Getting a head or brain injury while at work may be likelier than you expect. Even if you work in a retail or office environment, you could still get a traumatic brain injury. You do not necessarily need to work in construction to be at risk.
A huge topic of current discussion in the football world is the risk players face with concussions. While most data relates to professional athletes, there is also concern for the risk facing high school football players, who are not doing this for a living. While a report by PBS found that the link between football and concussions remains unclear, there is evidence to suggest a link between memory loss and concussions. In fact, high school football players are more likely to experience concussions than college players, and the number could even be higher because some injuries go unreported. In some, but not all, cases, the school itself could be liable.
Anytime you suffer a serious blow to the head, you run the risk of a traumatic brain injury. Depending on whether your brain injury is mild, moderate or severe in nature, you may experience relatively minimal symptoms that subside within a few days, or you may experience lifelong effects that can impact everything from your ability to make a living to your capacity to maintain personal relationships.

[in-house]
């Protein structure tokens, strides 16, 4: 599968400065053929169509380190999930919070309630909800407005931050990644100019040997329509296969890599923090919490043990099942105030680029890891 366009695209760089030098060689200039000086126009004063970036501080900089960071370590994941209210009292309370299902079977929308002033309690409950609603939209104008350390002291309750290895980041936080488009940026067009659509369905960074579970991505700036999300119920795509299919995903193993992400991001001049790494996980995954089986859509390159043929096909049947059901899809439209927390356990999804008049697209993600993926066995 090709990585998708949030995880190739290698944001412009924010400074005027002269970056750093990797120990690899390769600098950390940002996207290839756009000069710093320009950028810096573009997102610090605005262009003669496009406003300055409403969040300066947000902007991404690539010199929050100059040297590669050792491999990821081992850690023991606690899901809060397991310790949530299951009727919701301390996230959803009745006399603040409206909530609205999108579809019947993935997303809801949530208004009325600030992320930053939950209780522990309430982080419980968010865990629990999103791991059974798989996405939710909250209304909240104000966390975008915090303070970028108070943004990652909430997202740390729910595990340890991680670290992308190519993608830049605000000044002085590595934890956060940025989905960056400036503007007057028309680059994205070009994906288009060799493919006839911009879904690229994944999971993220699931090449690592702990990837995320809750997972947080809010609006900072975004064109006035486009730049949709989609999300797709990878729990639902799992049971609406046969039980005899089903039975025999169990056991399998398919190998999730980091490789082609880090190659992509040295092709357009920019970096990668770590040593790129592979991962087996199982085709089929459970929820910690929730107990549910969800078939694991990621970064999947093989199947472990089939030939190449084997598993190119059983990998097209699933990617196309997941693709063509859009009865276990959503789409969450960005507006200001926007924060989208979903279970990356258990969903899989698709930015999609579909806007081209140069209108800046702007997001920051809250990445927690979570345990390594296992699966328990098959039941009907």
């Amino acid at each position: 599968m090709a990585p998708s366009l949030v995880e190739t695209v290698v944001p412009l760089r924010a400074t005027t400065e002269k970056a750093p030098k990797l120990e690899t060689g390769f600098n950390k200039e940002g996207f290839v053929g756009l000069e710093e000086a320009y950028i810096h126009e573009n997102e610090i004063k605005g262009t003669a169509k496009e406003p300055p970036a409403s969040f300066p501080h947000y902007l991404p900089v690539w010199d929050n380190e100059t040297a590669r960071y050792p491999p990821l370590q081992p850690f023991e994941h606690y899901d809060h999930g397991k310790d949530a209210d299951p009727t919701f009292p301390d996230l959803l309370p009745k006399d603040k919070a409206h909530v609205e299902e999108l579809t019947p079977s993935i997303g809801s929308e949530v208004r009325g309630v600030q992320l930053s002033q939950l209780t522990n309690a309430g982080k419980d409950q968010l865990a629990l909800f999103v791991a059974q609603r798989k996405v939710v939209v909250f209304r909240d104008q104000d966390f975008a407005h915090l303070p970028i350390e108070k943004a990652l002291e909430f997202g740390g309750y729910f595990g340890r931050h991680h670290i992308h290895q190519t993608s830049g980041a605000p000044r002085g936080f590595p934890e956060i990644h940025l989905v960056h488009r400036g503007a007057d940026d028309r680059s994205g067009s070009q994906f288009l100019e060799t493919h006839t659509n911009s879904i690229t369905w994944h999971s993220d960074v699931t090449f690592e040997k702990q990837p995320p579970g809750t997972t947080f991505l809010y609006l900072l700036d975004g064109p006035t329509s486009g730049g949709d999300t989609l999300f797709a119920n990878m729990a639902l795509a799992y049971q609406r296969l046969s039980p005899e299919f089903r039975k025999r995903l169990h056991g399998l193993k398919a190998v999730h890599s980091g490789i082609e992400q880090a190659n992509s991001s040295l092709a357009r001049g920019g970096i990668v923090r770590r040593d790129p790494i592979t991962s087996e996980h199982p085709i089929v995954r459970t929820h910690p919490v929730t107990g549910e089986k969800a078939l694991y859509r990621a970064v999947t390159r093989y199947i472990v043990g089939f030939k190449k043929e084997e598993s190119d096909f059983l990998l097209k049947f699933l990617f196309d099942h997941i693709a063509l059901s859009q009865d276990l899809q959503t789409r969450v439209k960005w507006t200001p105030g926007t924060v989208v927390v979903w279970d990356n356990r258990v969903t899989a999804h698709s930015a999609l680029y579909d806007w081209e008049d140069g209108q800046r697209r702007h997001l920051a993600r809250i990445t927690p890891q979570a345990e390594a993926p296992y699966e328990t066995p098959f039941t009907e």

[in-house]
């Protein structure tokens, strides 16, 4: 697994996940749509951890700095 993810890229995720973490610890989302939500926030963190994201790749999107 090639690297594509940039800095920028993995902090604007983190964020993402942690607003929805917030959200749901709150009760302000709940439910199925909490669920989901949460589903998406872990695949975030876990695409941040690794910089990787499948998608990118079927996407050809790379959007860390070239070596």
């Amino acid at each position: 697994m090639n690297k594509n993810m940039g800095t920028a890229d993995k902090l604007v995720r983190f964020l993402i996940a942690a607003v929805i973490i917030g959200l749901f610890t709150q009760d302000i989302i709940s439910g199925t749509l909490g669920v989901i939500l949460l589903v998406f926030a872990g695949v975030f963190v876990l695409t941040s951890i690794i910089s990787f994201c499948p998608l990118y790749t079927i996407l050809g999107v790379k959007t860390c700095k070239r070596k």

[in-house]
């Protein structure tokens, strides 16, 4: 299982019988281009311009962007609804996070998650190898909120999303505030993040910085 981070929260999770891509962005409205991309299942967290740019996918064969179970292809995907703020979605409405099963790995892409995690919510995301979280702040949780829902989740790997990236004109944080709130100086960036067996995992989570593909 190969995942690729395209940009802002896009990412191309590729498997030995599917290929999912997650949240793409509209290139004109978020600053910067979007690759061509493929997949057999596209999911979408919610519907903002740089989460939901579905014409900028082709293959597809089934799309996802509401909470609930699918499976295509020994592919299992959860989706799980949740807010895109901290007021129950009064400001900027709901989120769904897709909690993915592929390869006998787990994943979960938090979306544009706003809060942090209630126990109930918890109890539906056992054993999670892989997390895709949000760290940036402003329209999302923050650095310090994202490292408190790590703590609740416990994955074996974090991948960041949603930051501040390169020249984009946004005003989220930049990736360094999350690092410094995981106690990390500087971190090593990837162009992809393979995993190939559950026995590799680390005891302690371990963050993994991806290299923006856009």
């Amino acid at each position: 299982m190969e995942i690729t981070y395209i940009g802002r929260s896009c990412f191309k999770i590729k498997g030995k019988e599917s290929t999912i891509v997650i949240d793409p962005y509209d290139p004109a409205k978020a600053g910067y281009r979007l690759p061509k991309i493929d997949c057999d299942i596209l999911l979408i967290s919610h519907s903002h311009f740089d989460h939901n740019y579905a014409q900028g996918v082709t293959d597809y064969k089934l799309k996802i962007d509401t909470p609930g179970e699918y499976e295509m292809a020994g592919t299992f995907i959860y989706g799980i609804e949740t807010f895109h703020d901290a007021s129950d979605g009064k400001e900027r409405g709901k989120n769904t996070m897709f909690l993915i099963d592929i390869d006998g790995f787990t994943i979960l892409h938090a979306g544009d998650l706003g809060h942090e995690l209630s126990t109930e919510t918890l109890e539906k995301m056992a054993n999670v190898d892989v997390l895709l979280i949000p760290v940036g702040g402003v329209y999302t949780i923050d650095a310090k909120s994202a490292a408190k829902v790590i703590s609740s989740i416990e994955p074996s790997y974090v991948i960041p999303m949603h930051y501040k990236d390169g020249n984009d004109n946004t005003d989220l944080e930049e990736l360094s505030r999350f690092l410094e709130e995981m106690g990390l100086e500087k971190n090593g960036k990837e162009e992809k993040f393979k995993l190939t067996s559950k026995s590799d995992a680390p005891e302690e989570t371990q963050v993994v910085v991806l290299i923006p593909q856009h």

Have you been forgetting appointments or misplacing your keys frequently? Memory loss can be a troubling thing to experience. If the problem is getting worse, you might be concerned you are going to have Alzheimer's disease. However, this is not the only condition or health problem that can cause forgetfulness. Memory loss can occur at any age for various reasons.
Brain injuries often go undetected until survivors begin noticing symptoms such as memory loss, difficulty communicating and confusion. According to the Center for Disease Control, the number of people in the U.S. who experience traumatic brain injuries each year may be as high as 1.7 million. These injuries can happen in various ways, but many of them occur on job sites as a result of work-related risks workers face.
You are driving along your normal route when suddenly you are blindsided by another motorist. The collision causes you to hit your head against the steering wheel. Now you are dealing with painful headaches and are not sure what to do. You might be suffering from a traumatic brain injury.
This April, the New York State Brain Injury Association put on an art show in Albany, New York, to spread awareness about brain injuries. Every photo and painting had a corresponding backstory about the artists and how they got injured.
Living with a traumatic brain injury is bad enough without having to worry about future health concerns. Following a TBI, your quality of life changes, your ability to take care of yourself may decrease and you have medical bills to pay.